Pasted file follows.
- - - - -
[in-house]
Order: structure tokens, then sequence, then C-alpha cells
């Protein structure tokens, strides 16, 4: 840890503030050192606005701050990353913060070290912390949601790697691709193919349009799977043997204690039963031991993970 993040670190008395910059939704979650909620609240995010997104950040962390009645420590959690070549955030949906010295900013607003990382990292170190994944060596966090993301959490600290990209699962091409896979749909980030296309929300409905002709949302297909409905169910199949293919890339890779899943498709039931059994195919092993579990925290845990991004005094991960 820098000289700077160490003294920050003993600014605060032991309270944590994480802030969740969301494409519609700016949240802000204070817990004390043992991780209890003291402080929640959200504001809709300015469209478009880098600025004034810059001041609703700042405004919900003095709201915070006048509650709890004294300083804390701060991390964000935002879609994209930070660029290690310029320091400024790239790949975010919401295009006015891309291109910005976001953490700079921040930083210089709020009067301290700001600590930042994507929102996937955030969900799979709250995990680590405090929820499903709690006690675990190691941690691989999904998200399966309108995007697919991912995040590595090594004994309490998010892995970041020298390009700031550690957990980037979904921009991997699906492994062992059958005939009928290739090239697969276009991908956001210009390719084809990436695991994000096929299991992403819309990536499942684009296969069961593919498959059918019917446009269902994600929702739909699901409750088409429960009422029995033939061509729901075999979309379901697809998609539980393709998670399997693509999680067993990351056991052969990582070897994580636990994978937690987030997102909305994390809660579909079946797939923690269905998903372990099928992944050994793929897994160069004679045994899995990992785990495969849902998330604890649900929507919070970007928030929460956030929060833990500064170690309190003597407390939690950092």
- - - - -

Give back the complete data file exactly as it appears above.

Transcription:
[in-house]
Order: structure tokens, then sequence, then C-alpha cells
């Protein structure tokens, strides 16, 4: 840890503030050192606005701050990353913060070290912390949601790697691709193919349009799977043997204690039963031991993970 993040670190008395910059939704979650909620609240995010997104950040962390009645420590959690070549955030949906010295900013607003990382990292170190994944060596966090993301959490600290990209699962091409896979749909980030296309929300409905002709949302297909409905169910199949293919890339890779899943498709039931059994195919092993579990925290845990991004005094991960 820098000289700077160490003294920050003993600014605060032991309270944590994480802030969740969301494409519609700016949240802000204070817990004390043992991780209890003291402080929640959200504001809709300015469209478009880098600025004034810059001041609703700042405004919900003095709201915070006048509650709890004294300083804390701060991390964000935002879609994209930070660029290690310029320091400024790239790949975010919401295009006015891309291109910005976001953490700079921040930083210089709020009067301290700001600590930042994507929102996937955030969900799979709250995990680590405090929820499903709690006690675990190691941690691989999904998200399966309108995007697919991912995040590595090594004994309490998010892995970041020298390009700031550690957990980037979904921009991997699906492994062992059958005939009928290739090239697969276009991908956001210009390719084809990436695991994000096929299991992403819309990536499942684009296969069961593919498959059918019917446009269902994600929702739909699901409750088409429960009422029995033939061509729901075999979309379901697809998609539980393709998670399997693509999680067993990351056991052969990582070897994580636990994978937690987030997102909305994390809660579909079946797939923690269905998903372990099928992944050994793929897994160069004679045994899995990992785990495969849902998330604890649900929507919070970007928030929460956030929060833990500064170690309190003597407390939690950092």